Suzie Miller earns a living giving advice to those who are
unlucky in love. When she finds herself let down by a man again, she realises
that her usual methods of spending ages dwelling on what she could have done
differently followed by drunken phone calls begging for a second chance are not
working. She needs to look at relationships from a different angle. That’s when
it dawns on her; why do women allow men to use and abuse them? What happened to
In order to take a stand, Suzie decides to get revenge
on each of the men who have wronged her in the past. Soon, everyone is after
some of Suzie’s hard-hitting advice.
Suddenly, Suzie’s life has taken a turn
for the better. The single life doesn’t seem so bad with so many disappointing
men around and her career is going from strength to strength. But her list of
perfect men, having a solo member who being the President of the United States
and happily married is pretty much unattainable, is about to double.
The front cover of this novel is more than reminiscent of a
self-help guide, contradicting the witty, romantic
novel beneath the jacket. The cover wouldn’t catch my eye in a bookshop although, now I have read
one of Bloom’s novels, I would seek out more.
Although the reader knows from the beginning something is
going to develop between Suzie and her co-worker, Drew, the events leading up
to this are far less predictable. There are plenty of laugh-out-loud moments as
Suzie gets revenge on all the men who have wronged her in imaginative and
humiliating ways. Some of the chapters begin with letters written by readers of
The Herald which Suzie then answers with unfaltering honesty, even if that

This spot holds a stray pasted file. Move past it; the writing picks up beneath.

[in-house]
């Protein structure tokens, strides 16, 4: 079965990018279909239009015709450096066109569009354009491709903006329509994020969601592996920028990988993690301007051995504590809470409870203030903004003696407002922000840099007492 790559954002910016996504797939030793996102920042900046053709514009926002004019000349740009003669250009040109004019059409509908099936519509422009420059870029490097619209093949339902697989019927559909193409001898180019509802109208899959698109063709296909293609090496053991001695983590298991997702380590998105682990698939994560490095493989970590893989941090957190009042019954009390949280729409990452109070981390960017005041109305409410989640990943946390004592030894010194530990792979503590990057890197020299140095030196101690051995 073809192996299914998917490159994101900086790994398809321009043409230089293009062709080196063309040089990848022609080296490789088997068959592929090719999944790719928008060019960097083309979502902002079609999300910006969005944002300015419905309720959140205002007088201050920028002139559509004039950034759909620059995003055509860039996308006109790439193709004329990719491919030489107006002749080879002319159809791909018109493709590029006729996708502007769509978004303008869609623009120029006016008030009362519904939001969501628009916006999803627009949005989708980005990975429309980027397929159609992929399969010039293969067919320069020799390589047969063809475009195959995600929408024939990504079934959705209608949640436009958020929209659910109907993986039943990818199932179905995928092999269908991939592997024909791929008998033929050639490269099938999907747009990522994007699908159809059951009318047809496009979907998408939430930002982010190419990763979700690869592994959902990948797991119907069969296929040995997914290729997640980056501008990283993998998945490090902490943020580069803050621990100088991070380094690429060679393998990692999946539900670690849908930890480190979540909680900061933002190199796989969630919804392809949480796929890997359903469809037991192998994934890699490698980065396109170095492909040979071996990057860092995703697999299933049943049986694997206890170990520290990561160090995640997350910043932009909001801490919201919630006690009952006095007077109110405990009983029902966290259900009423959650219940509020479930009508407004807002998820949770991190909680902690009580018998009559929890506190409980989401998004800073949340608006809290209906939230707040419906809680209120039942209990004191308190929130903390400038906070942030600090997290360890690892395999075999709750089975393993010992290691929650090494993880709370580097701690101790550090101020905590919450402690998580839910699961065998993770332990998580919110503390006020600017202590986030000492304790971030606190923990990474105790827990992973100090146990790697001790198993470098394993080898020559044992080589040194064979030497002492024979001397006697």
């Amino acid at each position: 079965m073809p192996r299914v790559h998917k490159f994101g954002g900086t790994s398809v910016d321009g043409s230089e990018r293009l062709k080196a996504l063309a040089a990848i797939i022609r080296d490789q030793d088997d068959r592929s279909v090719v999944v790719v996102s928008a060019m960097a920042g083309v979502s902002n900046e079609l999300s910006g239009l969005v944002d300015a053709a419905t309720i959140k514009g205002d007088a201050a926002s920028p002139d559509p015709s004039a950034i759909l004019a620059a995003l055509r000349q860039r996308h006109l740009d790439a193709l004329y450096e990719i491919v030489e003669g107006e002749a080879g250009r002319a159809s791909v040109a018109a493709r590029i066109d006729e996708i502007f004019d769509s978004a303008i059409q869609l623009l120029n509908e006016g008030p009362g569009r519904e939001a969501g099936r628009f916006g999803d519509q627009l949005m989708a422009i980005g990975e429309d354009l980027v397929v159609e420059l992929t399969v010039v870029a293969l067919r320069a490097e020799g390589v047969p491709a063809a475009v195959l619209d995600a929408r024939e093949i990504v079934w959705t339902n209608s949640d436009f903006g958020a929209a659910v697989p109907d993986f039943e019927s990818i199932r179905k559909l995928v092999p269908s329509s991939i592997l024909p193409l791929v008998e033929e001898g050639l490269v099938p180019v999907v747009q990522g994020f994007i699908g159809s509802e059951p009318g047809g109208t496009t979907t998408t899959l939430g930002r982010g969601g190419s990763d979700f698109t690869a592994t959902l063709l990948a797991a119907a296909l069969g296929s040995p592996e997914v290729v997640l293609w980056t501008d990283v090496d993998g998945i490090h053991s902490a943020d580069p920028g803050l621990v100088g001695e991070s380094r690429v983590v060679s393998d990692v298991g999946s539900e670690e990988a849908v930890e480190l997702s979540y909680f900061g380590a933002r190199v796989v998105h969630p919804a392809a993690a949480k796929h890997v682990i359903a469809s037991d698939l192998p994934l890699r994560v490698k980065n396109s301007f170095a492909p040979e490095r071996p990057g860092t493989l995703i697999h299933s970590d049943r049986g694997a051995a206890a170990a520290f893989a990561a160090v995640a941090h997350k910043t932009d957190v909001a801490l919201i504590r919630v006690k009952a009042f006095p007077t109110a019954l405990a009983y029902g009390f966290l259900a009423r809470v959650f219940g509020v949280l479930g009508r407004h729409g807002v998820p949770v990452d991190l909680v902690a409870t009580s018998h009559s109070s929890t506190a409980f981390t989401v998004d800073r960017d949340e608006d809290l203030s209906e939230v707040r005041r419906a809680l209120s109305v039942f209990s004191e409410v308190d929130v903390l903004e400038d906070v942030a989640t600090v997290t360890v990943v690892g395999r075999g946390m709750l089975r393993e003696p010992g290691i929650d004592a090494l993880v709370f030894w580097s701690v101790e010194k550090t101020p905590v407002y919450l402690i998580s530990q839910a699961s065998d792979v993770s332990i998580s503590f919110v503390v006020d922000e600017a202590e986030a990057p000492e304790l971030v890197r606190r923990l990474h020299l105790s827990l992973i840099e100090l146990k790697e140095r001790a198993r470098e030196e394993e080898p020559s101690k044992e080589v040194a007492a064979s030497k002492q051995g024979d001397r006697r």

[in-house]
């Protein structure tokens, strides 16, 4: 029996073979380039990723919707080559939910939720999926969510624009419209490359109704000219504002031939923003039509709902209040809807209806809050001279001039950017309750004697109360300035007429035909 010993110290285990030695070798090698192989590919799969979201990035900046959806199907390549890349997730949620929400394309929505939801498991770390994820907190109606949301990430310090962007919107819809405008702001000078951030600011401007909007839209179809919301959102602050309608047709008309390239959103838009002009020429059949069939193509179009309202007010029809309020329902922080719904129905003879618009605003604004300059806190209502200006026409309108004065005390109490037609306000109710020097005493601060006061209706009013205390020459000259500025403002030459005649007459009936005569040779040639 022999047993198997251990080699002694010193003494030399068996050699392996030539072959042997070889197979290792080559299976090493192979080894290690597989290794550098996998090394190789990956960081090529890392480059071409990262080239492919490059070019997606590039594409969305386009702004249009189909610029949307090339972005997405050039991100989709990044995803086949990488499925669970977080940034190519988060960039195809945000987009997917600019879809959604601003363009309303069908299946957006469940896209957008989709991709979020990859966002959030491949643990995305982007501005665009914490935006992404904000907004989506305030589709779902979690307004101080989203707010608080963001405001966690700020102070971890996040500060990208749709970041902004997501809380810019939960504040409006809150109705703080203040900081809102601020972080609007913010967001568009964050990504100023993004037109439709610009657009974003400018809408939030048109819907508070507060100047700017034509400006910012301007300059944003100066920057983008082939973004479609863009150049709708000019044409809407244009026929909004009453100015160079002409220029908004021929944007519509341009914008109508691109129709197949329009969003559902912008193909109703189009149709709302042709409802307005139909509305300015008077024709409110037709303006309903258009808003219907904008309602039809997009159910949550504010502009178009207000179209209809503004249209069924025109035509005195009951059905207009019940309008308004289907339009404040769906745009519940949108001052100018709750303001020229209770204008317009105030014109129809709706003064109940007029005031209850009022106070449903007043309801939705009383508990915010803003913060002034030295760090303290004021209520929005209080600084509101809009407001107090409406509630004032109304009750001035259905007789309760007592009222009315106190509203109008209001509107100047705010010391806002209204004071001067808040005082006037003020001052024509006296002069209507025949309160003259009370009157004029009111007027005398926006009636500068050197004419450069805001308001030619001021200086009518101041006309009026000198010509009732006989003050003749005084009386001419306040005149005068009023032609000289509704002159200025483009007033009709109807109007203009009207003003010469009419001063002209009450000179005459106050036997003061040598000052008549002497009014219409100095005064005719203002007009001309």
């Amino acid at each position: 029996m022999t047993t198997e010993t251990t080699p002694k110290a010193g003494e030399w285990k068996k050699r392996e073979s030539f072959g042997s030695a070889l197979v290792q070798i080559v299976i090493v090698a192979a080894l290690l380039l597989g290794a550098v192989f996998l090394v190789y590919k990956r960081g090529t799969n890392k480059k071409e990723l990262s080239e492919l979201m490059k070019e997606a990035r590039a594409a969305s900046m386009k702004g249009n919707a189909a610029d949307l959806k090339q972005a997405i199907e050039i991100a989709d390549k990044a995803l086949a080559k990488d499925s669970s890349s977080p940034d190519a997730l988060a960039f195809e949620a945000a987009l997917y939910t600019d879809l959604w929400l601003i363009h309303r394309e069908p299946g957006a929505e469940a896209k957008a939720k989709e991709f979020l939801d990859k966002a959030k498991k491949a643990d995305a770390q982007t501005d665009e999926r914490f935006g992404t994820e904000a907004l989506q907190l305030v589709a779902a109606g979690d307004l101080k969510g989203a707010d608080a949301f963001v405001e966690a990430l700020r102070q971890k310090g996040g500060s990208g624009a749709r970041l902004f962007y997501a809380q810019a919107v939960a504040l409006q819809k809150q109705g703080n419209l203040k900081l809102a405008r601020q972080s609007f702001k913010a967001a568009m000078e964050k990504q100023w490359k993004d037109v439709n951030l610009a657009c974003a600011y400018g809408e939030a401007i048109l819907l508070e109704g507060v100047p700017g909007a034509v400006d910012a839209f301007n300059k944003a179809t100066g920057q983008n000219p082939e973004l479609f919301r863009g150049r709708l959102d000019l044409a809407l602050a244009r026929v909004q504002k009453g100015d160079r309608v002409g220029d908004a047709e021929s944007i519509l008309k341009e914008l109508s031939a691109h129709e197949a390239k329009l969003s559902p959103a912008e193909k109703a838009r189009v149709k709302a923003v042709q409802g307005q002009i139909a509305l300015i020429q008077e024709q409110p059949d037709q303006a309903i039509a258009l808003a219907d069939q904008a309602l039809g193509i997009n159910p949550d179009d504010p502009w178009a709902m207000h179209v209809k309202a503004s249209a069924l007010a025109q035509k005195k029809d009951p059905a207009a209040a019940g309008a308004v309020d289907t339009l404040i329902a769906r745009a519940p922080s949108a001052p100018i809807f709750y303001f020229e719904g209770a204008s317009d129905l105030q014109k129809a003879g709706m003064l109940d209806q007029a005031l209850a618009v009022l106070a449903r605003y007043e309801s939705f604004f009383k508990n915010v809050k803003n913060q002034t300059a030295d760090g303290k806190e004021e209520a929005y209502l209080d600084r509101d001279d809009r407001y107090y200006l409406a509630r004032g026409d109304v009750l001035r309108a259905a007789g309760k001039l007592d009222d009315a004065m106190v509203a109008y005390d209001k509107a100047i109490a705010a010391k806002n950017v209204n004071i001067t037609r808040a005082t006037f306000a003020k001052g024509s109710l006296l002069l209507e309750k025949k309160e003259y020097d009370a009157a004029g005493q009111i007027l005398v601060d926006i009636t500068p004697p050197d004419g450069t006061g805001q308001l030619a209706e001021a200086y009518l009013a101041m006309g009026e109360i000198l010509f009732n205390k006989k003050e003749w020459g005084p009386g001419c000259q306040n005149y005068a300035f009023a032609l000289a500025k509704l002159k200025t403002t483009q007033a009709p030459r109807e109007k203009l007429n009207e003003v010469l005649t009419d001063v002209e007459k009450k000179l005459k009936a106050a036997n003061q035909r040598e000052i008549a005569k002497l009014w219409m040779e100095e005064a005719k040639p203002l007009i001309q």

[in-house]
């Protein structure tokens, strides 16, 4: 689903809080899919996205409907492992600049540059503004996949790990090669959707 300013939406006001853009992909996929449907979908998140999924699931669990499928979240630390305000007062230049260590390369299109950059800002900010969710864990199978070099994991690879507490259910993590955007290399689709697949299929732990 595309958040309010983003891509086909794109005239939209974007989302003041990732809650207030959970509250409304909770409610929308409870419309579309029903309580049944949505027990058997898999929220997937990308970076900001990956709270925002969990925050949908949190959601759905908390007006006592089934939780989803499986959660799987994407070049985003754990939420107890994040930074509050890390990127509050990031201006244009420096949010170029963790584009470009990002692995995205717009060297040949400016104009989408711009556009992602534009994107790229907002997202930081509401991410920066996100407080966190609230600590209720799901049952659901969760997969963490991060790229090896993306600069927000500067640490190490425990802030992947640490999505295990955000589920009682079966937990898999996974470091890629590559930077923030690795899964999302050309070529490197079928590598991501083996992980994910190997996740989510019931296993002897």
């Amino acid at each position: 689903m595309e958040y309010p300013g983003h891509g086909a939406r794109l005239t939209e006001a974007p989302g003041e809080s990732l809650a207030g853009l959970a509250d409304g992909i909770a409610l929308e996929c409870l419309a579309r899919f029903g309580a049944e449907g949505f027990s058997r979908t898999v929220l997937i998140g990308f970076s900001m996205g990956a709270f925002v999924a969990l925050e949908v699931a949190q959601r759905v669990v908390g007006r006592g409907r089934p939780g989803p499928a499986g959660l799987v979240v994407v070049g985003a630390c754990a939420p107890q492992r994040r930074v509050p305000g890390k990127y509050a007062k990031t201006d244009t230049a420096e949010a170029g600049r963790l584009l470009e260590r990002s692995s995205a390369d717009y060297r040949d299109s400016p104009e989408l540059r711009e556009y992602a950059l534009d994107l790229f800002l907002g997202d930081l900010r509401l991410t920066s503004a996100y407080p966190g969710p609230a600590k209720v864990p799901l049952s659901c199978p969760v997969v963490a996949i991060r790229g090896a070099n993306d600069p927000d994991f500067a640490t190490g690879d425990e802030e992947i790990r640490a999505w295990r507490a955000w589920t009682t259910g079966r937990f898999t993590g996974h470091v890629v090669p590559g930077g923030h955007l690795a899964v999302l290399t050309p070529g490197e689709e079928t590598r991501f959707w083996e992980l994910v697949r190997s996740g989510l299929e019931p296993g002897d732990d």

means telling the writer that they are a complete idiot who is allowing
themselves to be walked all over by someone who is not worth it. Alongside
Suzie and Drew are their respective, though not respectable, best friends,
Jackie and Jamie, who are brilliantly written, adding to the humour with their
slightly twisted views on life.
This, despite the cover, is not a self-help book but Suzie
does learn not to dwell on the past so much and more importantly, not to allow
past relationships to jade her view of love, otherwise she will never be able
to give any man a fair chance at winning her heart.
Throughout the novel, there are lots of references to
different romantic comedies, which only highlights how well this plot would
translate into a film. There would certainly be plenty of fist-pump moments for
the female audience as disrespectful, dirty love-rats get their comeuppance.
An empowering book. Beware, if you read while in a bad
relationship… you may get the urge to reach for the scissors and change your
name to Ms Bobbit…